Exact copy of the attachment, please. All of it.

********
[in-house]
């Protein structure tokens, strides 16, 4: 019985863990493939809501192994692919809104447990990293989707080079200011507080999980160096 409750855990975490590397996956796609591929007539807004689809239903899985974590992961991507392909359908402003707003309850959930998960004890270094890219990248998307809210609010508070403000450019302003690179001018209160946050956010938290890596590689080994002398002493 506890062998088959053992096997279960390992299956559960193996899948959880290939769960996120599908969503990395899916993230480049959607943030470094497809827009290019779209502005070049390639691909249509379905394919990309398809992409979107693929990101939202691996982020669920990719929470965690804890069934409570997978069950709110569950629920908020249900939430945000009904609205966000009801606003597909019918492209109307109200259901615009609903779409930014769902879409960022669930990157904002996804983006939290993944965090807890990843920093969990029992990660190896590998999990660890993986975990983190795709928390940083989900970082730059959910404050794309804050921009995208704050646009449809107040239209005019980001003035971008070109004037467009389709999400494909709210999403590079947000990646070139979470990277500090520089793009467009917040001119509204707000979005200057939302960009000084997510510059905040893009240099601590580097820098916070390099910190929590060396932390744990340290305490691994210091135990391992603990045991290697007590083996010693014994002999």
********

[in-house]
């Protein structure tokens, strides 16, 4: 019985863990493939809501192994692919809104447990990293989707080079200011507080999980160096 409750855990975490590397996956796609591929007539807004689809239903899985974590992961991507392909359908402003707003309850959930998960004890270094890219990248998307809210609010508070403000450019302003690179001018209160946050956010938290890596590689080994002398002493 506890062998088959053992096997279960390992299956559960193996899948959880290939769960996120599908969503990395899916993230480049959607943030470094497809827009290019779209502005070049390639691909249509379905394919990309398809992409979107693929990101939202691996982020669920990719929470965690804890069934409570997978069950709110569950629920908020249900939430945000009904609205966000009801606003597909019918492209109307109200259901615009609903779409930014769902879409960022669930990157904002996804983006939290993944965090807890990843920093969990029992990660190896590998999990660890993986975990983190795709928390940083989900970082730059959910404050794309804050921009995208704050646009449809107040239209005019980001003035971008070109004037467009389709999400494909709210999403590079947000990646070139979470990277500090520089793009467009917040001119509204707000979005200057939302960009000084997510510059905040893009240099601590580097820098916070390099910190929590060396932390744990340290305490691994210091135990391992603990045991290697007590083996010693014994002999």